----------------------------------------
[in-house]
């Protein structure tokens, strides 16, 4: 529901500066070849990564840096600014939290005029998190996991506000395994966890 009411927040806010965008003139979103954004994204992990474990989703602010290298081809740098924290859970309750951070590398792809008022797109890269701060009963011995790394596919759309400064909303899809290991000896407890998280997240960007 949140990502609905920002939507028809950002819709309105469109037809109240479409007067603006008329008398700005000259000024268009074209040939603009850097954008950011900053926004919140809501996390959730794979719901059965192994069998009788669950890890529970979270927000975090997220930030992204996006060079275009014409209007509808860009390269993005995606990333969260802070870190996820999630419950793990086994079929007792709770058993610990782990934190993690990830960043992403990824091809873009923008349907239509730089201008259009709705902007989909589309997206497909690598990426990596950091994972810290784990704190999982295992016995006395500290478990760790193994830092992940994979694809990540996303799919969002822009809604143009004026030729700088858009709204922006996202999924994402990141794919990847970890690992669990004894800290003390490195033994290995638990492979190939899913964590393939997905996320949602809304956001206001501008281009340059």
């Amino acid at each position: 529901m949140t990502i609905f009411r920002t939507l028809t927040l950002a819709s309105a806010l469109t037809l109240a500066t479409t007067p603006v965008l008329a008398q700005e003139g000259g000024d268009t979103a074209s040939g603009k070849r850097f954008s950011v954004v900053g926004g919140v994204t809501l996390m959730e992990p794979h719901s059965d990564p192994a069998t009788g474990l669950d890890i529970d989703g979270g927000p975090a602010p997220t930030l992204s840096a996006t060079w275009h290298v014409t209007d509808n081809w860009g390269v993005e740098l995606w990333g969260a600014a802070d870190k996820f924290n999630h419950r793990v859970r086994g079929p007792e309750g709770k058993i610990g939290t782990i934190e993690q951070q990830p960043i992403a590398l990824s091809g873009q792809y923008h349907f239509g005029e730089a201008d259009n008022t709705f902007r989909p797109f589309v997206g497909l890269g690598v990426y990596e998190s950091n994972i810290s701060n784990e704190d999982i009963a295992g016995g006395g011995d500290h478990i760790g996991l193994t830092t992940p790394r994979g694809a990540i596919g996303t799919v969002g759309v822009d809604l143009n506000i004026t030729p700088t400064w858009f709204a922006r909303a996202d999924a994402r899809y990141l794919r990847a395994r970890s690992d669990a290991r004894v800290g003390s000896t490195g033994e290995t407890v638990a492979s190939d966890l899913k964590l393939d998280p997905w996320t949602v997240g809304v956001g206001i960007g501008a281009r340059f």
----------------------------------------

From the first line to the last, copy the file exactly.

[in-house]
């Protein structure tokens, strides 16, 4: 529901500066070849990564840096600014939290005029998190996991506000395994966890 009411927040806010965008003139979103954004994204992990474990989703602010290298081809740098924290859970309750951070590398792809008022797109890269701060009963011995790394596919759309400064909303899809290991000896407890998280997240960007 949140990502609905920002939507028809950002819709309105469109037809109240479409007067603006008329008398700005000259000024268009074209040939603009850097954008950011900053926004919140809501996390959730794979719901059965192994069998009788669950890890529970979270927000975090997220930030992204996006060079275009014409209007509808860009390269993005995606990333969260802070870190996820999630419950793990086994079929007792709770058993610990782990934190993690990830960043992403990824091809873009923008349907239509730089201008259009709705902007989909589309997206497909690598990426990596950091994972810290784990704190999982295992016995006395500290478990760790193994830092992940994979694809990540996303799919969002822009809604143009004026030729700088858009709204922006996202999924994402990141794919990847970890690992669990004894800290003390490195033994290995638990492979190939899913964590393939997905996320949602809304956001206001501008281009340059």
């Amino acid at each position: 529901m949140t990502i609905f009411r920002t939507l028809t927040l950002a819709s309105a806010l469109t037809l109240a500066t479409t007067p603006v965008l008329a008398q700005e003139g000259g000024d268009t979103a074209s040939g603009k070849r850097f954008s950011v954004v900053g926004g919140v994204t809501l996390m959730e992990p794979h719901s059965d990564p192994a069998t009788g474990l669950d890890i529970d989703g979270g927000p975090a602010p997220t930030l992204s840096a996006t060079w275009h290298v014409t209007d509808n081809w860009g390269v993005e740098l995606w990333g969260a600014a802070d870190k996820f924290n999630h419950r793990v859970r086994g079929p007792e309750g709770k058993i610990g939290t782990i934190e993690q951070q990830p960043i992403a590398l990824s091809g873009q792809y923008h349907f239509g005029e730089a201008d259009n008022t709705f902007r989909p797109f589309v997206g497909l890269g690598v990426y990596e998190s950091n994972i810290s701060n784990e704190d999982i009963a295992g016995g006395g011995d500290h478990i760790g996991l193994t830092t992940p790394r994979g694809a990540i596919g996303t799919v969002g759309v822009d809604l143009n506000i004026t030729p700088t400064w858009f709204a922006r909303a996202d999924a994402r899809y990141l794919r990847a395994r970890s690992d669990a290991r004894v800290g003390s000896t490195g033994e290995t407890v638990a492979s190939d966890l899913k964590l393939d998280p997905w996320t949602v997240g809304v956001g206001i960007g501008a281009r340059f």